And the same is sometimes true for humans. When I see difficulties for others or especially when I feel that I am on the business side of a head butt, it is nearly impossible for me to sit down and wait for God to do his work. But He is reminding me that He is on the job, and I can trust Him even with the most heartrending relationship struggles. He will work all things together for good. He does hear my cries and see my tears. He will restore,  confirm, strengthen, and establish me. I have not been forgotten nor do I need to defend myself. At the proper time, He will exalt me from this humbling, and I can safely and confidently cast my cares on Him.

Thank you, Father, for squawking hens, for pushy goats, for words that salve a broken heart, and for your never-ending faithfulness.

So shall it be. Amen.

OF ALL BUT LOVE

Gripping tightly to invisible ropes leaves burns on sweating palms when all is finally let go

And by all I foolishly pretend to know the pain of such slippery surrender

But I have not lost a husband

I have not lost a home

I have not lost a faith

I have lost neither hope nor love

 

Yes there are days and weeks and months which feel as though I may

Grown children scatter making ways into unknown worlds

And because the bonds of love are strong they come

To remember grandfathers

To visit grandmothers

To share the burdens of graying parents and to help rearrange the furniture one more time

To eat the favorite foods, to walk the family farm,  and to sleep in familiar beds

 

But in time all will be released

Mothers and fathers

Husbands and wives

Children and children’s children

Some sooner and some later

Some with understanding and others through reasons never to be known

Our hands will let go, our grips will fail

 

And these three will remain:

Faith, Hope, and Love

And the greatest will always be Love

 

CORPORATE PRAYER

By Lisa Huddleston

For burning fires, for drowning floods
For washing sins away in blood
For sicknesses and hope for health
For joblessness and enough wealth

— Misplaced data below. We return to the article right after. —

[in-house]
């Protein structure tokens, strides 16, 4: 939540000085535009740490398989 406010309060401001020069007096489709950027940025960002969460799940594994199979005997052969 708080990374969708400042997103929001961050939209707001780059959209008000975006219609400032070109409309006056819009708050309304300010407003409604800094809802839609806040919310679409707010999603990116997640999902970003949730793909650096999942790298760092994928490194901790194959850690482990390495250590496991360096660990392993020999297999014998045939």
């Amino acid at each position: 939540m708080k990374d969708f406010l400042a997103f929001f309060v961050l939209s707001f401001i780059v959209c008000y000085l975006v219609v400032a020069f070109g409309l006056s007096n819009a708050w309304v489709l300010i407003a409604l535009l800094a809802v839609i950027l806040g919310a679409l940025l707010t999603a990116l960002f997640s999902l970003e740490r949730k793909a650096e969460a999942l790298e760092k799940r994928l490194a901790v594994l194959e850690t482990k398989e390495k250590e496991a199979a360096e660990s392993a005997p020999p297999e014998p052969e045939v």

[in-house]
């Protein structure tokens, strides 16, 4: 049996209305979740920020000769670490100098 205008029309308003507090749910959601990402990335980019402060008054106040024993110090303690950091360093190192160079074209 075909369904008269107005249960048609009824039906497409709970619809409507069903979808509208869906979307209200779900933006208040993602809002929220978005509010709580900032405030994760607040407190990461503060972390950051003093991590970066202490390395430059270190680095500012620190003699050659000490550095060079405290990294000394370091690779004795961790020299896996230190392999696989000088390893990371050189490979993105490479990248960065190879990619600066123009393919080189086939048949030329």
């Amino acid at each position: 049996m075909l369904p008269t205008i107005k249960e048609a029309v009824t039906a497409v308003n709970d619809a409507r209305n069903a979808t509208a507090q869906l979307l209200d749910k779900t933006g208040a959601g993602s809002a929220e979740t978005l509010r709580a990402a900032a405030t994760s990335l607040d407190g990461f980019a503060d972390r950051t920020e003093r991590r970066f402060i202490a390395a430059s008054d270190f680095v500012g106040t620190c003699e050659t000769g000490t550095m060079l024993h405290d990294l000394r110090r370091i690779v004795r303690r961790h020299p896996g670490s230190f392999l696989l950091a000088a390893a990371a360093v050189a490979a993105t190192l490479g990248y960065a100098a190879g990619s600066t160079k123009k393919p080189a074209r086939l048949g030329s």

For aching sadness, for despair
For brokenness and for repair
For all these hopes and
All these things …

“Now let us stand and
Continue to sing”

 

(This idea popped into my head Sunday morning, October 15, 2017,  as both our curate and our worship leader used the same phrase following our time of congregational prayer: “Now let us stand and continue to sing.”  I thought of how difficult it is to sing in times of trouble, but how miraculous it is that as believers we can still do it! “By the rivers of Babylon … how shall we sing the Lord’s songs in a strange land?”)

 

TWO DEATHS AND DEGREES OF SEPARATION

By Lisa Huddleston

 

I held his hand for hours the day my father-in-law died

Not continuously but anytime others left that spot on the side of the bed empty

I jumped up to fill it

I hated for him to open his eyes and not see two eyes looking back

Understanding and showing compassion, giving honor to his final day of hard work

They said he wasn’t aware, but when I said, “I love you,”

He patted my hand

Releasing his still-strong calloused grip long enough to pat, pat, pat

He heard me and

He knew

 

 

When my father died I was not there

He lived two states away and the distance between us was great

When I did visit we made bawdy jokes and laughed with wide-open mouths and teary eyes, coughing and gasping and spitting out our love, trying to breathe

But in the end I could not talk on the phone

Not understanding his mumbled words, not knowing what to say, or how to bridge the gap

So when she begged me to call I didn’t

I wrote instead sending my final words by email for her to read to him in another voice

I could not go, I could not call, and I would not be there when he died

I hope he knew